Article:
- Cinch £1bn
- Revolut £578M Series E
- OneWeb £397M Growth Equity
- Saltpay £345M Series C
- Checkout £325M Series C
- Hopin £289 Series C
UK tech company values rocket
The combined value of UK tech companies founded since 2000 is now £428 billion and climbing. The UK’s single largest tech company is currently banking app Revolut, which was valued at £23 billion at the time of its recent fundraising. 2021 has also been a year in which large numbers of home-grown tech companies have listed on the London markets, including Deliveroo, Darktrace and Wise, London’s largest-ever tech listing.
What does this mean for the future of UK tech?
Business Leader got the views from some of the tech industries leading figures, to explain what the data means for the future of the sector.
Gerard Grech, founding Chief Executive, Tech Nation, said: “The UK tech industry is on course for another record high in terms of investment in 2021. The success of established companies like Wise, Darktrace and Depop show there is a clear pathway for UK tech companies to make an impact on a global scale, and at Tech Nation we will continue to support entrepreneurs and startup founders as they grow their businesses from first investment cheque all the way to IPO.”
Nicola Mendelsohn, Vice President EMEA, Facebook and member of Digital Economy Council, said: “The UK tech sector is fast maturing and the country now has leadership status alongside Silicon Valley and China. This is an exciting time to be part of this industry and we should be encouraging talented young people to understand that the best careers of the future can be found in those companies that are creating innovative products and services that help businesses and individuals.”
Debbie Forster, co-founder Tech Talent Charter and member of Digital Economy Council, said: “Investors from across the globe are putting money into the talent and research base we have in the UK tech sector. This is an opportunity to build a long-lasting sustainable industry that really reflects the diversity of people in both UK and global markets. Continuing the UK’s track record in developing innovative technology depends on making sure that companies large and small recruit from a diverse pool of people.”
Julia Hawkins, general partner at LocalGlobe, said: “The UK’s strengths in biotech and healthtech are starting to be recognised and investment is flowing into this sector where we already have world-leading intellectual property. The challenge now is to bring these companies to scale.”
Rana Yared, general partner at Balderton Capital, said: “The UK is home to one of the most diverse and vibrant tech industries in the world. Entrepreneurs launching new companies today have some great models to learn from, including companies like The Hut Group, Zego, and Depop. Uniquely to the UK, multiple tech hubs have thrived outside of London, such as Cambridge. Manchester, and Oxford, demonstrating the transformative power of technology.”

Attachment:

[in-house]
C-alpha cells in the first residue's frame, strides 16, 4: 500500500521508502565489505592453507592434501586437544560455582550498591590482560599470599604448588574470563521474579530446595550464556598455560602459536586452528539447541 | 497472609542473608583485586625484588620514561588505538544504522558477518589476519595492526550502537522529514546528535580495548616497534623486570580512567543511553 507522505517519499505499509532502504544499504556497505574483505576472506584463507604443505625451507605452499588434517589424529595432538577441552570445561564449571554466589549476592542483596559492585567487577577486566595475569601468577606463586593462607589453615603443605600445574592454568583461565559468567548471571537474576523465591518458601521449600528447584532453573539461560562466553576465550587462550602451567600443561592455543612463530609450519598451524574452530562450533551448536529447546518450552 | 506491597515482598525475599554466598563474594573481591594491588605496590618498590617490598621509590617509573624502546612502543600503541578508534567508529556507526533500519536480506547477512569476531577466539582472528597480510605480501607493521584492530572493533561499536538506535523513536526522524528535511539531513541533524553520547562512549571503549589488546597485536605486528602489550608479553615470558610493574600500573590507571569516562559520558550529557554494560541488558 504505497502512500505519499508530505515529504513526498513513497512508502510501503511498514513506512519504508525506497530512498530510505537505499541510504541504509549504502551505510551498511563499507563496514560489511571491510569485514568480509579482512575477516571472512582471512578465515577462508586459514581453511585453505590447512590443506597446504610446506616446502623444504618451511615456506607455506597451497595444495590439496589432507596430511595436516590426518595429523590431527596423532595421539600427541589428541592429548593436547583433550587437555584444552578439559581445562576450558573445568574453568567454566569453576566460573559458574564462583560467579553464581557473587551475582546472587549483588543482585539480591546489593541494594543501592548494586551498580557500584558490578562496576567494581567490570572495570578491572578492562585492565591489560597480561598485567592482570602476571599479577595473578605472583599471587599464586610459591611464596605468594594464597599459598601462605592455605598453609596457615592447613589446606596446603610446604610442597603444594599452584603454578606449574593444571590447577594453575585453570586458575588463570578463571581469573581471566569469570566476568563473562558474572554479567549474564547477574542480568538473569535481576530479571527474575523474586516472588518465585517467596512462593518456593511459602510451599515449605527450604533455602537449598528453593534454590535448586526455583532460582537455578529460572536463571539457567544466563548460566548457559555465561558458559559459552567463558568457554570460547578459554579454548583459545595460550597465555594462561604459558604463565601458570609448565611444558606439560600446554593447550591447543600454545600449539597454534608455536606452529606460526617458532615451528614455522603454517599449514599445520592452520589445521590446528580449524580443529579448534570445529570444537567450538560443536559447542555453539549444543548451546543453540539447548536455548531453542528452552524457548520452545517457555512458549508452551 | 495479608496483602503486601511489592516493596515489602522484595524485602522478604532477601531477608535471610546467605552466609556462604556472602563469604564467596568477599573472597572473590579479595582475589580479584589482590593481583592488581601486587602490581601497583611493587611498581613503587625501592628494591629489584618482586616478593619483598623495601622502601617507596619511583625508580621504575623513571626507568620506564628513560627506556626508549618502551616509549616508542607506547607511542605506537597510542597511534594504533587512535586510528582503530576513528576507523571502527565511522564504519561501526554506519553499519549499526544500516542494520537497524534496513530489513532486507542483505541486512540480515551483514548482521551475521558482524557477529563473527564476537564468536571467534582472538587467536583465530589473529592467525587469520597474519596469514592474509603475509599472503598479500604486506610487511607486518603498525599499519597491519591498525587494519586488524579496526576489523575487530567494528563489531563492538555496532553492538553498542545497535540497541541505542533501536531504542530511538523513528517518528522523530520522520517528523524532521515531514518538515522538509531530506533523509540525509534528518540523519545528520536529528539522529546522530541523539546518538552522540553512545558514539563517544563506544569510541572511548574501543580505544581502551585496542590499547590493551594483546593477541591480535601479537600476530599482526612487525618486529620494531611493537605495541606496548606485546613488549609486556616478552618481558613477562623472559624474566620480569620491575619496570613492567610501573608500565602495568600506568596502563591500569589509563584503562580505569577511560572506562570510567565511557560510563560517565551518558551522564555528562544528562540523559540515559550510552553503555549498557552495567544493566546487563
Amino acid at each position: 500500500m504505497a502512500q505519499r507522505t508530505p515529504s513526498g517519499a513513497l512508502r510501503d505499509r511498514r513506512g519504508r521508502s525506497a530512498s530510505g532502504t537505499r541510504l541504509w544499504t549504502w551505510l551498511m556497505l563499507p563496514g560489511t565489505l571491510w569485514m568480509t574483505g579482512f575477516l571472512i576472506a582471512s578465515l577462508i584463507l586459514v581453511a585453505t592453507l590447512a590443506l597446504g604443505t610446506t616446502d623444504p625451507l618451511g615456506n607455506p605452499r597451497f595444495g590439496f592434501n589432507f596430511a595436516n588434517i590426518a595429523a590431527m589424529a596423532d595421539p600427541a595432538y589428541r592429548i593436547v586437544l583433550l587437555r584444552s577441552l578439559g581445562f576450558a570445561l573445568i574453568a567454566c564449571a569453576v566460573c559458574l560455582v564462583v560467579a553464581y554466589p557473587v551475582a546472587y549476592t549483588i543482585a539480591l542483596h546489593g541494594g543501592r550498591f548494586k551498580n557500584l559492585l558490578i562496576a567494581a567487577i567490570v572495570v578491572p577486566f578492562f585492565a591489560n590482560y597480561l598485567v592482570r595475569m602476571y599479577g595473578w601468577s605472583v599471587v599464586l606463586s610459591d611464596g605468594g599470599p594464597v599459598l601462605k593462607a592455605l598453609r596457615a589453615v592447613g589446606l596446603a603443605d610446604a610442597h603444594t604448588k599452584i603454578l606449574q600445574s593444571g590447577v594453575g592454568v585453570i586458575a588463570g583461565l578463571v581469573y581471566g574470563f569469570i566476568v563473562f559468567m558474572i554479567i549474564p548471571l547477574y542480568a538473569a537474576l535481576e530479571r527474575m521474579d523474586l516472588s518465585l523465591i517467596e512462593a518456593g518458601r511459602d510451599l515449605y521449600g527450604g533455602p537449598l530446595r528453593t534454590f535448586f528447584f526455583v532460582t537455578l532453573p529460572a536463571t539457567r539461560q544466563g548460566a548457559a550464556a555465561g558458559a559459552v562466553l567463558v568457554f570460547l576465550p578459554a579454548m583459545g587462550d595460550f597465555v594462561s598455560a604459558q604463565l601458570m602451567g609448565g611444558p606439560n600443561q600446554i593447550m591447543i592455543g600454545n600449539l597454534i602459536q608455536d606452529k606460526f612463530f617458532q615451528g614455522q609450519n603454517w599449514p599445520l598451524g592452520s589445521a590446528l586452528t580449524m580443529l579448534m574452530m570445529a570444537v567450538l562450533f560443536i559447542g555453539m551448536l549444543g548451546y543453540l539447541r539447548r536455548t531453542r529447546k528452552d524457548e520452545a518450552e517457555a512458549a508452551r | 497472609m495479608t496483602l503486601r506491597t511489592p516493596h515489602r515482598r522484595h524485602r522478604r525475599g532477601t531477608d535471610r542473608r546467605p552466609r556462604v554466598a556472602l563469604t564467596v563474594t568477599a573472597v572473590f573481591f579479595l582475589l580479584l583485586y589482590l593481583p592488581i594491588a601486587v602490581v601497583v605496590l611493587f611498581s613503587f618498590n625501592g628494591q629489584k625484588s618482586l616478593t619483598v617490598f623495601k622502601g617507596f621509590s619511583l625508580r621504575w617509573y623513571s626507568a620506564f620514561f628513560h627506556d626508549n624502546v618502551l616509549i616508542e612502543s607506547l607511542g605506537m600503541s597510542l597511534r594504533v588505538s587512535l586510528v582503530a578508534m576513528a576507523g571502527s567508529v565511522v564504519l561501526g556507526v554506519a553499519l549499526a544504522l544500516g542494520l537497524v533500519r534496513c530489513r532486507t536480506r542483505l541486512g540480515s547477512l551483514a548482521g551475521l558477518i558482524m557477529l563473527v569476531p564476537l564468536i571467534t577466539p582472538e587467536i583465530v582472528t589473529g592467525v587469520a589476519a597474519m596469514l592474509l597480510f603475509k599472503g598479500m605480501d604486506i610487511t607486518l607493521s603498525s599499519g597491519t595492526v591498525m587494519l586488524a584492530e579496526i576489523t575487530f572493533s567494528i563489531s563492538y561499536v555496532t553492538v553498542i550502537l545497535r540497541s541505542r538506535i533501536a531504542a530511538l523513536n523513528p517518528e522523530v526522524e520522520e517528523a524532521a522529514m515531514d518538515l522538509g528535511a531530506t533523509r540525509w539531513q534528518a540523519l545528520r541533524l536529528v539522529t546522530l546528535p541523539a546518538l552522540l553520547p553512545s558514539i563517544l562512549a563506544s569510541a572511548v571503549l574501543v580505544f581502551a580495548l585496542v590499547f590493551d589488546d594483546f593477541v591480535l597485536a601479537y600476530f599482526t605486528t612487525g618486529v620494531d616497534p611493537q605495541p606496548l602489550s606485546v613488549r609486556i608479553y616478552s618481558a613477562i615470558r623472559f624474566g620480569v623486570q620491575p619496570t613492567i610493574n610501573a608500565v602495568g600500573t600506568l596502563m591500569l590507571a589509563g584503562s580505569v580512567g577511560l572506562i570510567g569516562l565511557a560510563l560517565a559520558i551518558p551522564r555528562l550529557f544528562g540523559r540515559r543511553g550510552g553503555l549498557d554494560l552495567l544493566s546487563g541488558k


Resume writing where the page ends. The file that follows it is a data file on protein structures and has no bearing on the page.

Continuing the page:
Harry Briggs, managing partner at OMERS Ventures, said: “There’s never been a better time to be working and investing in the UK’s startup and scaleup sector. The tech sector has the talent, the funding and the ecosystem to be a huge part of driving the country’s future prosperity, and I’m excited by the number of potential global winners starting to emerge here.”
Andrew Elder, partner at AlbionVC, said: “The UK tech industry wasn’t immune to the effects of 2020 yet it’s great to see sectors including healthtech recovering strongly and attracting record levels of funding. This sector in particular is one of the jewels in the UK’s crown and we need to continue to help it flourish, thereby creating both jobs and life-saving technologies.”
Russ Shaw CBE, founder of Tech London Advocates and Global Tech Advocates, said: “Record levels of investment and unicorns show that tech companies are driving the economic recovery in cities across the country and consolidating the UK’s position as the world’s third global tech ecosystem – alongside the US and China. This is no longer a story just about London, or just about fintech – UK tech has proven it is capable of producing world-class tech companies in AI, biotech and cyber nationwide.
“After the challenges so many businesses faced during the pandemic, today’s data recognises the extraordinary resilience and success of British tech companies and sends a clear message to the international tech community ahead of Europe’s largest tech festival, London Tech Week – the UK is a global tech powerhouse reaching a size and scale that can compete with anyone on the world stage.”
Carolyn Dawson MD Informa Tech said: “As we prepare to host the world’s top investors at London Tech Week, we are delighted that the UK’s tech sector is set to achieve a record year of investment and London remains the epicentre for VC funding. This year has been like no other, and throughout London Tech Week we look forward to celebrating the fantastic recent achievements of the British tech sector and showcasing London’s credentials as a diverse global tech ecosystem that continues to welcome leading entrepreneurs, talent and investment from all over the world. We are proud that the continued strength of UK tech positions the industry at the forefront of the UK’s growth and economic recovery.”